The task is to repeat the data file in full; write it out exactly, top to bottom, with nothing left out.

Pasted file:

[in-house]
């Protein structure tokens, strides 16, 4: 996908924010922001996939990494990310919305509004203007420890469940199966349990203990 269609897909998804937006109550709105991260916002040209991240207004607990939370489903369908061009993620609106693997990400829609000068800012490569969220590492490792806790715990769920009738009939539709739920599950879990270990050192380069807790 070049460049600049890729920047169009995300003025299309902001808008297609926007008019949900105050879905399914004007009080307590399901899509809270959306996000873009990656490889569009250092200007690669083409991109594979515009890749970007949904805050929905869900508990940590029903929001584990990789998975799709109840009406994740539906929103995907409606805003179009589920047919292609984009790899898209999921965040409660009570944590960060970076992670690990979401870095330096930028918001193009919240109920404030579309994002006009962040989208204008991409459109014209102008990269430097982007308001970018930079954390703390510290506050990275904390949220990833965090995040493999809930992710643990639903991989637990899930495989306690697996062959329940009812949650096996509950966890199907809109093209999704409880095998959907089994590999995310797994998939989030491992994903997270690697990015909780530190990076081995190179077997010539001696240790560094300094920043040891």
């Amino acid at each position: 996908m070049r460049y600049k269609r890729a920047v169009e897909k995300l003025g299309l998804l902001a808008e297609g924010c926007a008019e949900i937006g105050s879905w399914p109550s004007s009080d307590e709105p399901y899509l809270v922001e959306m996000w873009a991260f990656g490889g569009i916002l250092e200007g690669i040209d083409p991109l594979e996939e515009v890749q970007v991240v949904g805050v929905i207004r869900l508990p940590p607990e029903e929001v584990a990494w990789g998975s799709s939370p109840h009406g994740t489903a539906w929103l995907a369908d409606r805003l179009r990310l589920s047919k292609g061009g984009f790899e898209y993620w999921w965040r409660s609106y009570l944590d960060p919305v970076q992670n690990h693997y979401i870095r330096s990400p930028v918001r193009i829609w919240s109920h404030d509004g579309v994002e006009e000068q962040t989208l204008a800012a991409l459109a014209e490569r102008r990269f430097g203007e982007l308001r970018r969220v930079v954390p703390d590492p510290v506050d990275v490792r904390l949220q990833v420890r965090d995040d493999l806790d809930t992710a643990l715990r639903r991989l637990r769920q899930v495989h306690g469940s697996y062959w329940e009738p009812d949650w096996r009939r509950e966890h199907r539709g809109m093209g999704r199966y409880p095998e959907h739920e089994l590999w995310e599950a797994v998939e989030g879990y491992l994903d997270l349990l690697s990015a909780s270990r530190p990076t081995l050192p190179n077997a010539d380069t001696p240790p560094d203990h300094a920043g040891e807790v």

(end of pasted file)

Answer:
[in-house]
């Protein structure tokens, strides 16, 4: 996908924010922001996939990494990310919305509004203007420890469940199966349990203990 269609897909998804937006109550709105991260916002040209991240207004607990939370489903369908061009993620609106693997990400829609000068800012490569969220590492490792806790715990769920009738009939539709739920599950879990270990050192380069807790 070049460049600049890729920047169009995300003025299309902001808008297609926007008019949900105050879905399914004007009080307590399901899509809270959306996000873009990656490889569009250092200007690669083409991109594979515009890749970007949904805050929905869900508990940590029903929001584990990789998975799709109840009406994740539906929103995907409606805003179009589920047919292609984009790899898209999921965040409660009570944590960060970076992670690990979401870095330096930028918001193009919240109920404030579309994002006009962040989208204008991409459109014209102008990269430097982007308001970018930079954390703390510290506050990275904390949220990833965090995040493999809930992710643990639903991989637990899930495989306690697996062959329940009812949650096996509950966890199907809109093209999704409880095998959907089994590999995310797994998939989030491992994903997270690697990015909780530190990076081995190179077997010539001696240790560094300094920043040891």
């Amino acid at each position: 996908m070049r460049y600049k269609r890729a920047v169009e897909k995300l003025g299309l998804l902001a808008e297609g924010c926007a008019e949900i937006g105050s879905w399914p109550s004007s009080d307590e709105p399901y899509l809270v922001e959306m996000w873009a991260f990656g490889g569009i916002l250092e200007g690669i040209d083409p991109l594979e996939e515009v890749q970007v991240v949904g805050v929905i207004r869900l508990p940590p607990e029903e929001v584990a990494w990789g998975s799709s939370p109840h009406g994740t489903a539906w929103l995907a369908d409606r805003l179009r990310l589920s047919k292609g061009g984009f790899e898209y993620w999921w965040r409660s609106y009570l944590d960060p919305v970076q992670n690990h693997y979401i870095r330096s990400p930028v918001r193009i829609w919240s109920h404030d509004g579309v994002e006009e000068q962040t989208l204008a800012a991409l459109a014209e490569r102008r990269f430097g203007e982007l308001r970018r969220v930079v954390p703390d590492p510290v506050d990275v490792r904390l949220q990833v420890r965090d995040d493999l806790d809930t992710a643990l715990r639903r991989l637990r769920q899930v495989h306690g469940s697996y062959w329940e009738p009812d949650w096996r009939r509950e966890h199907r539709g809109m093209g999704r199966y409880p095998e959907h739920e089994l590999w995310e599950a797994v998939e989030g879990y491992l994903d997270l349990l690697s990015a909780s270990r530190p990076t081995l050192p190179n077997a010539d380069t001696p240790p560094d203990h300094a920043g040891e807790v």